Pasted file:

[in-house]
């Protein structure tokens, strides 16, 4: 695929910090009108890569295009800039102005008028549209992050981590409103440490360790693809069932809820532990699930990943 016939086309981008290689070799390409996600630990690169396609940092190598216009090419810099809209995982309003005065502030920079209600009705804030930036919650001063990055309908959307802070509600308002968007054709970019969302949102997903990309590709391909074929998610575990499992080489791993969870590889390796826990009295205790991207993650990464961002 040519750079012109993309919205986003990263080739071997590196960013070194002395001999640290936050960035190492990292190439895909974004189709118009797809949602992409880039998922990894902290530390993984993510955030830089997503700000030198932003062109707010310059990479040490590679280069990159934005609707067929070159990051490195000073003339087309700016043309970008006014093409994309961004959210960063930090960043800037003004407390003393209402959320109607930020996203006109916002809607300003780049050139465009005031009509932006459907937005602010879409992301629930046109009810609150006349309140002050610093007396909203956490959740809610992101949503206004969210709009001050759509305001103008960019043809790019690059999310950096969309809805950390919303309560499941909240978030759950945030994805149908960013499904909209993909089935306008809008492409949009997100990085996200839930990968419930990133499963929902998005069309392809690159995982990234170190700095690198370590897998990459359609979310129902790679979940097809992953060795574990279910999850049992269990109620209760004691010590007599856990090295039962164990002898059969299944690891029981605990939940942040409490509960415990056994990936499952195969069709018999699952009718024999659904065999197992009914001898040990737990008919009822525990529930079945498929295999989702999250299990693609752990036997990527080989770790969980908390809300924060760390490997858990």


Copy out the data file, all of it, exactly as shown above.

[in-house]
């Protein structure tokens, strides 16, 4: 695929910090009108890569295009800039102005008028549209992050981590409103440490360790693809069932809820532990699930990943 016939086309981008290689070799390409996600630990690169396609940092190598216009090419810099809209995982309003005065502030920079209600009705804030930036919650001063990055309908959307802070509600308002968007054709970019969302949102997903990309590709391909074929998610575990499992080489791993969870590889390796826990009295205790991207993650990464961002 040519750079012109993309919205986003990263080739071997590196960013070194002395001999640290936050960035190492990292190439895909974004189709118009797809949602992409880039998922990894902290530390993984993510955030830089997503700000030198932003062109707010310059990479040490590679280069990159934005609707067929070159990051490195000073003339087309700016043309970008006014093409994309961004959210960063930090960043800037003004407390003393209402959320109607930020996203006109916002809607300003780049050139465009005031009509932006459907937005602010879409992301629930046109009810609150006349309140002050610093007396909203956490959740809610992101949503206004969210709009001050759509305001103008960019043809790019690059999310950096969309809805950390919303309560499941909240978030759950945030994805149908960013499904909209993909089935306008809008492409949009997100990085996200839930990968419930990133499963929902998005069309392809690159995982990234170190700095690198370590897998990459359609979310129902790679979940097809992953060795574990279910999850049992269990109620209760004691010590007599856990090295039962164990002898059969299944690891029981605990939940942040409490509960415990056994990936499952195969069709018999699952009718024999659904065999197992009914001898040990737990008919009822525990529930079945498929295999989702999250299990693609752990036997990527080989770790969980908390809300924060760390490997858990």